When I get home with the bait I put them in the bigger tanks I have in the garage. My garage is insulated but not heated or air conditioned. The temp very seldom goes below 40 degrees all winter so that is pretty much as cool as the water gets.

The two tanks are 150 gallons each. I try not to put more than 100 baits per tank. If the baits are mostly over 4 inches I reduce the population some. This water is treated with salt, “Prime”, and “Sure Haul” in the same proportions as in the boat tank.

Keeping live bait at home

Keeping live bait at home

My home tanks do not have a filtering system. I use about 4 inches of gravel in the bottom. This lets the poop and scales settle to the bottom of the tank. It still creates an ammonia issue but I address this with weekly water changes.

About once a week or twice a month depending on how many baits I have, I pump out about 1/3 or the water and replace it with fresh water. I put additional salt and “Prime” in at that time. This tends to keep the water pretty clear. If I start losing baits I change out more than 1/3 of the water.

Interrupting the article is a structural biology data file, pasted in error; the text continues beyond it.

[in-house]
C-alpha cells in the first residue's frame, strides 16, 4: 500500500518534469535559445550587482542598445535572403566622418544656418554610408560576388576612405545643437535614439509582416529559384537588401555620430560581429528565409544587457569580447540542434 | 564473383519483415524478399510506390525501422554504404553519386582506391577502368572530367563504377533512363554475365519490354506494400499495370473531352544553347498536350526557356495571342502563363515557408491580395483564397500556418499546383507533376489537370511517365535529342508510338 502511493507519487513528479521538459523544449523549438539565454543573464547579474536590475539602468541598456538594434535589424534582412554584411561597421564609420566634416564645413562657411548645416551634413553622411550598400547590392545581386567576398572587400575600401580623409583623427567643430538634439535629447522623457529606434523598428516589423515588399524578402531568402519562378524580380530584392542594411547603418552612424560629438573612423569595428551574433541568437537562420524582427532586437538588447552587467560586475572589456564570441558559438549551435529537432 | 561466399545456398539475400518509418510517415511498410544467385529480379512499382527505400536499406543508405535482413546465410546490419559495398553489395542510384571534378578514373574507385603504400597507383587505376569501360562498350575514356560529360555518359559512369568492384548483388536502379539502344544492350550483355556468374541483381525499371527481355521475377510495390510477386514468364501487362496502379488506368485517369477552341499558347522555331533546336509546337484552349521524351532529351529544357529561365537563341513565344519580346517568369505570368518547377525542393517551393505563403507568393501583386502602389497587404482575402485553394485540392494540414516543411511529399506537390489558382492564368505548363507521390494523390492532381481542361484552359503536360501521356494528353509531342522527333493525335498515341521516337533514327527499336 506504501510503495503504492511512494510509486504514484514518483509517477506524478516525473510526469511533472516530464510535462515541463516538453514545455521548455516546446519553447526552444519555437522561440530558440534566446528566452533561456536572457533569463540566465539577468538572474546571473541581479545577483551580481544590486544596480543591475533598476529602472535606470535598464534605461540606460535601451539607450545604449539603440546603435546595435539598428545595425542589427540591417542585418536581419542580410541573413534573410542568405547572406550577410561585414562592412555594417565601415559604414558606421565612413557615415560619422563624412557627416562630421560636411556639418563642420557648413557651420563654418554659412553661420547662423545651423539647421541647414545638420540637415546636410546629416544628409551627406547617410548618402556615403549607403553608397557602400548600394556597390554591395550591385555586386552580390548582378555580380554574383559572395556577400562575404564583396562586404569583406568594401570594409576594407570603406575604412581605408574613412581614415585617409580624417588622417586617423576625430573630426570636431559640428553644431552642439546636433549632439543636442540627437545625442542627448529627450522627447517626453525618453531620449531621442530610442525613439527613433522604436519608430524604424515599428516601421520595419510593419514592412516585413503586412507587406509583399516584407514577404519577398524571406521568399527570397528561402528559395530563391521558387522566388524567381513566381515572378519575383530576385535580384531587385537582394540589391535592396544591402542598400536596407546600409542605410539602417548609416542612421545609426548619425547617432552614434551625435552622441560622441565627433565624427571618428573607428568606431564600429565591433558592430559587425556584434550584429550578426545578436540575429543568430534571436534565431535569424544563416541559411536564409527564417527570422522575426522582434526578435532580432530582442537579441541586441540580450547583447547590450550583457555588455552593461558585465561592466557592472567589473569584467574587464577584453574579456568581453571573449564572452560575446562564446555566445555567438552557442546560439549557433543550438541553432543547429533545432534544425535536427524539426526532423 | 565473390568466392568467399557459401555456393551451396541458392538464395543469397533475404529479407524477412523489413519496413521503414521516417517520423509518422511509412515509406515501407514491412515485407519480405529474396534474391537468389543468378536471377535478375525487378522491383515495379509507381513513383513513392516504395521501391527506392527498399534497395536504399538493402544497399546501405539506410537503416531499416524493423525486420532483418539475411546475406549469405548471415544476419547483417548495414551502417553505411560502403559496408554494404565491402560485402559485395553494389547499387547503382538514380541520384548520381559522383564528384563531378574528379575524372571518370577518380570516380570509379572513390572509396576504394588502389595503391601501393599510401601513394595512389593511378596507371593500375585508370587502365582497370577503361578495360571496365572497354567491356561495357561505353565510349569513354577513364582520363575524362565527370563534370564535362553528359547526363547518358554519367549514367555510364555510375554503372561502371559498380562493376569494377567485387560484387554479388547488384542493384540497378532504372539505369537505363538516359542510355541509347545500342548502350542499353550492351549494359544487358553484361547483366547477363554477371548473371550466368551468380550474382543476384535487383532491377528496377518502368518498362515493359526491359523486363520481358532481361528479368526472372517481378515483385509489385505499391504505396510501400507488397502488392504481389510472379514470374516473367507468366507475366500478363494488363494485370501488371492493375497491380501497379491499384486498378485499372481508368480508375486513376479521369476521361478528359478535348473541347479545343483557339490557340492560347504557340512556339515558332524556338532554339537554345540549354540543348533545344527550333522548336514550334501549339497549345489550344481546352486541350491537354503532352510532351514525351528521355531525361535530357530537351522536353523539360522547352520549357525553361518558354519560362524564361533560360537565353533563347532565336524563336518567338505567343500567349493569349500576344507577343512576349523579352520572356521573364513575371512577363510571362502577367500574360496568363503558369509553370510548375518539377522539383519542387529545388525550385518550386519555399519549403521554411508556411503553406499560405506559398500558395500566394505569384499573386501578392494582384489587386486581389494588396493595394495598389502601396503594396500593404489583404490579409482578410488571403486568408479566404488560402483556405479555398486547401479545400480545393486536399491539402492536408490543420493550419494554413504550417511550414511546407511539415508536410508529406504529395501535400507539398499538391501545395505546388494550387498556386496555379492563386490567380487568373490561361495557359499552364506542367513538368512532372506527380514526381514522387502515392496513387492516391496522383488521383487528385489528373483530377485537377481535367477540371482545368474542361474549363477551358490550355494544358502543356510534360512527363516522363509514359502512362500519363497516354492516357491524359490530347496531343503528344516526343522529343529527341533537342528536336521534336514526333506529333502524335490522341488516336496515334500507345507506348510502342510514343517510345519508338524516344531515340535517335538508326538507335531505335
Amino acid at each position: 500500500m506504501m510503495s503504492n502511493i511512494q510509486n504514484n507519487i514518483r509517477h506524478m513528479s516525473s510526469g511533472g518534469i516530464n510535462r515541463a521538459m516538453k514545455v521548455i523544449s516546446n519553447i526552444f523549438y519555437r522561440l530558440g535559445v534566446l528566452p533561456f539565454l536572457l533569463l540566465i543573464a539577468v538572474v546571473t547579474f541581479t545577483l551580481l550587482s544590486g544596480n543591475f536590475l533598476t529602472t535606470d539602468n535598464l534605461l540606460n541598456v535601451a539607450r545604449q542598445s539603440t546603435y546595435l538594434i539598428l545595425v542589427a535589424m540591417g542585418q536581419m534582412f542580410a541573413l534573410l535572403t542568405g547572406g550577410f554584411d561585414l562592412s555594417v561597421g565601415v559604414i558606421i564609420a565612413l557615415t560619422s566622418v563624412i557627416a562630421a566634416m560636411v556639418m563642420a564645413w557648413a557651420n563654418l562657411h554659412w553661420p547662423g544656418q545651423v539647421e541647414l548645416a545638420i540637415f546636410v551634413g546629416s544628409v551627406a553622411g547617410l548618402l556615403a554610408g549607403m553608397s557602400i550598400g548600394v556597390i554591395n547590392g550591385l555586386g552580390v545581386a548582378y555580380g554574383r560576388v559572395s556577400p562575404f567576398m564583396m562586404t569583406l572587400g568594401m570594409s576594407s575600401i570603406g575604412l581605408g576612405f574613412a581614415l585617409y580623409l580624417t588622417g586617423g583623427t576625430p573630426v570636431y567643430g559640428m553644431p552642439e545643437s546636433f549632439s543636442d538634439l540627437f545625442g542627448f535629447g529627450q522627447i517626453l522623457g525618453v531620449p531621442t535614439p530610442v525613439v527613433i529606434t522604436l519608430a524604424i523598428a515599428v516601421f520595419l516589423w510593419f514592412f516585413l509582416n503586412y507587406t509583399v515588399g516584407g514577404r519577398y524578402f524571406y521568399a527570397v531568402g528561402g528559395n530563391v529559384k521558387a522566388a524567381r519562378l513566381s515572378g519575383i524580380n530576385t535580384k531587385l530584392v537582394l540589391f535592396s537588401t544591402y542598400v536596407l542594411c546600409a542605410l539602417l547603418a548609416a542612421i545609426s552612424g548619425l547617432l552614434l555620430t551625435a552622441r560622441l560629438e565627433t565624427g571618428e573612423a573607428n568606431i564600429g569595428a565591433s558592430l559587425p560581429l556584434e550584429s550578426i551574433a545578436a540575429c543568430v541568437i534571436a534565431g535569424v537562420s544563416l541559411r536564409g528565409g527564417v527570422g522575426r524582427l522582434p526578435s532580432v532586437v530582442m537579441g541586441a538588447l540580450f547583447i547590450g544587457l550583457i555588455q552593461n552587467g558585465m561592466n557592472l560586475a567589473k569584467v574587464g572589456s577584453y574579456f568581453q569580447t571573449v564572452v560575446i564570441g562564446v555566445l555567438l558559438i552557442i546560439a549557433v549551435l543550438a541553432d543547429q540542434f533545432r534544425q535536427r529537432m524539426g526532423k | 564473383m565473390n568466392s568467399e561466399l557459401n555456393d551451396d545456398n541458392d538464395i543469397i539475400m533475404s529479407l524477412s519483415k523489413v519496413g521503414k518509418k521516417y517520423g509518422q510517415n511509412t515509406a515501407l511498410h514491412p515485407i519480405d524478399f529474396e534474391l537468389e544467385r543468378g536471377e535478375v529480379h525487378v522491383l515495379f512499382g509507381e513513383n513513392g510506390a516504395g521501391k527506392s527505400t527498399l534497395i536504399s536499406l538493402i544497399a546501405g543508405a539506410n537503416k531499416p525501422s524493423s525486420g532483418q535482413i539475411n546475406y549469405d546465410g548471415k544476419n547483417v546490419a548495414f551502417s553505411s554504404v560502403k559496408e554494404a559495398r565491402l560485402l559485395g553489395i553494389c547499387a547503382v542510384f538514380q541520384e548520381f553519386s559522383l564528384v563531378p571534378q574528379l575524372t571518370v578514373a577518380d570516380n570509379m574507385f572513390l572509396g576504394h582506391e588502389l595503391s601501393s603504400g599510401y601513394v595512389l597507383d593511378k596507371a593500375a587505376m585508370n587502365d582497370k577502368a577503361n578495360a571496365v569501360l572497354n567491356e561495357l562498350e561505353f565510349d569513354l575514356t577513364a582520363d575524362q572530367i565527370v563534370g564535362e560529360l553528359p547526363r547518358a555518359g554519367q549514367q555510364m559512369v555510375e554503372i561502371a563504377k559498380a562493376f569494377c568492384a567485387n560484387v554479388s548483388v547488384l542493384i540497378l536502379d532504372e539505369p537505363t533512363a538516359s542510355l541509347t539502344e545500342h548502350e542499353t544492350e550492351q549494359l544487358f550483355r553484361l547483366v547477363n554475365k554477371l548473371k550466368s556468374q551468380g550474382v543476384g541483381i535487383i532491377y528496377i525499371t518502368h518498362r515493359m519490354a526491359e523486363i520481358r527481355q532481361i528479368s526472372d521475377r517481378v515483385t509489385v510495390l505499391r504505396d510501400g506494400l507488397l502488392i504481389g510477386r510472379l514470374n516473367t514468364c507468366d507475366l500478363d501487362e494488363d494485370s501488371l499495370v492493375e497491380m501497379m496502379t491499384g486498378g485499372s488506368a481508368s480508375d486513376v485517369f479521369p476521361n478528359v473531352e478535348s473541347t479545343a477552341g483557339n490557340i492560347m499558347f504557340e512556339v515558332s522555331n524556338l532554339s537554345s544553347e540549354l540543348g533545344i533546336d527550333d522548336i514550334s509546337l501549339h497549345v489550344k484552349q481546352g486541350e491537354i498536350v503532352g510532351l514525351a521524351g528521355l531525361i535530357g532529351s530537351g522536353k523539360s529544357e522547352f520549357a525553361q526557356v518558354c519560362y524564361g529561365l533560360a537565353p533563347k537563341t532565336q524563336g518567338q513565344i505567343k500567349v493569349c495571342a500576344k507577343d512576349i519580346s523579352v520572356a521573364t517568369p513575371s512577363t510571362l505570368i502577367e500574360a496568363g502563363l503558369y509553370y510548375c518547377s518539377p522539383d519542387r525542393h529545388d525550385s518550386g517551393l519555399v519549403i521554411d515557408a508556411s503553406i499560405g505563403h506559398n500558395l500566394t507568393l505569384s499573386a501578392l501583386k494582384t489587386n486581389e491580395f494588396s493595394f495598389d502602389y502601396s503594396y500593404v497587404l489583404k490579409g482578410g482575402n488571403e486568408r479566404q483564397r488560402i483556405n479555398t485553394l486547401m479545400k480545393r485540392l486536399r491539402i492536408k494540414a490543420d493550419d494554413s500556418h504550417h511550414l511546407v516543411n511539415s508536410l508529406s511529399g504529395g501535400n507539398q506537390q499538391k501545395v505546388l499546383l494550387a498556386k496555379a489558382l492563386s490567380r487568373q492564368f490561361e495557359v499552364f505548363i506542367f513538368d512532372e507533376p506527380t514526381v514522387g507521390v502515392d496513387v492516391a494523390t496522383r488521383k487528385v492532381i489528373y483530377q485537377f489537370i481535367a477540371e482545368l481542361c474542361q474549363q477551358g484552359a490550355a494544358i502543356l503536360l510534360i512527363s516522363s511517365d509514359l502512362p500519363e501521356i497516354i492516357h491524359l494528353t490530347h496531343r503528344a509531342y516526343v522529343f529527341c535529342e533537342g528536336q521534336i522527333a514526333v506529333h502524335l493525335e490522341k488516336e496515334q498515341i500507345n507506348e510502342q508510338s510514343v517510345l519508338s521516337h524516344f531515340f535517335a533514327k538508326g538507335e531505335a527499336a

Keeping live bait at home

Keeping live bait at home

The other thing I do to help the Shad survive is heavy aeration. I use an 110V. Pump with two air stones in each tank. The stones are very fine pore 6 In. X 1 In. There is a lot of air going in each tank. From September through April I can keep baits for over a month. I monitor the water temps and as long as it’s 70 degrees or less this system works very well.

I can keep enough Skiatook/Sooner sized bait for three trips. So I only have to make a bait run once a week or so in the spring. Sometimes more often than that when the bite is really hot in April and May.

Call 918-901-9955 or Email me to set up your next fishing trip where you are Guaranteed to catch fish.